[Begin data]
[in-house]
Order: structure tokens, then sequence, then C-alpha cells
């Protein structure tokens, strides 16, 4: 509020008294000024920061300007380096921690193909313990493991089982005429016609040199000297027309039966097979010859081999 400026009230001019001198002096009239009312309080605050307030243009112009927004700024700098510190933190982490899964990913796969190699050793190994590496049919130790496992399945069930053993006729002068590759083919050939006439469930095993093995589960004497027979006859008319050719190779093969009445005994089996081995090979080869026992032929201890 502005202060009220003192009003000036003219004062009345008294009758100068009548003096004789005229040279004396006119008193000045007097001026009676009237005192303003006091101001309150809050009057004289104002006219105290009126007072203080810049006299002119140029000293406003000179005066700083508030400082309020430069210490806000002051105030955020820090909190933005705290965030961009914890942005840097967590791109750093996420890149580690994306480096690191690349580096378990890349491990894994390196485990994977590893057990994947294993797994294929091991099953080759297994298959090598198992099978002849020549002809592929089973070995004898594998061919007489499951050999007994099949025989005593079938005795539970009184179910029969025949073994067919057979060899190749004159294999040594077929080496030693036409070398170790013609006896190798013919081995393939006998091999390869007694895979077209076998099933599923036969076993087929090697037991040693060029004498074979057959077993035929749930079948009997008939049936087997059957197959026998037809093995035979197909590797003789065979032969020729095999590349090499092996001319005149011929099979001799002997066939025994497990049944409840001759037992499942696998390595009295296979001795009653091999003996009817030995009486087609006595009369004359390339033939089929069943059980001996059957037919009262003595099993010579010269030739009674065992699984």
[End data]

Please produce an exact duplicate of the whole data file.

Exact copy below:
[in-house]
Order: structure tokens, then sequence, then C-alpha cells
């Protein structure tokens, strides 16, 4: 509020008294000024920061300007380096921690193909313990493991089982005429016609040199000297027309039966097979010859081999 400026009230001019001198002096009239009312309080605050307030243009112009927004700024700098510190933190982490899964990913796969190699050793190994590496049919130790496992399945069930053993006729002068590759083919050939006439469930095993093995589960004497027979006859008319050719190779093969009445005994089996081995090979080869026992032929201890 502005202060009220003192009003000036003219004062009345008294009758100068009548003096004789005229040279004396006119008193000045007097001026009676009237005192303003006091101001309150809050009057004289104002006219105290009126007072203080810049006299002119140029000293406003000179005066700083508030400082309020430069210490806000002051105030955020820090909190933005705290965030961009914890942005840097967590791109750093996420890149580690994306480096690191690349580096378990890349491990894994390196485990994977590893057990994947294993797994294929091991099953080759297994298959090598198992099978002849020549002809592929089973070995004898594998061919007489499951050999007994099949025989005593079938005795539970009184179910029969025949073994067919057979060899190749004159294999040594077929080496030693036409070398170790013609006896190798013919081995393939006998091999390869007694895979077209076998099933599923036969076993087929090697037991040693060029004498074979057959077993035929749930079948009997008939049936087997059957197959026998037809093995035979197909590797003789065979032969020729095999590349090499092996001319005149011929099979001799002997066939025994497990049944409840001759037992499942696998390595009295296979001795009653091999003996009817030995009486087609006595009369004359390339033939089929069943059980001996059957037919009262003595099993010579010269030739009674065992699984």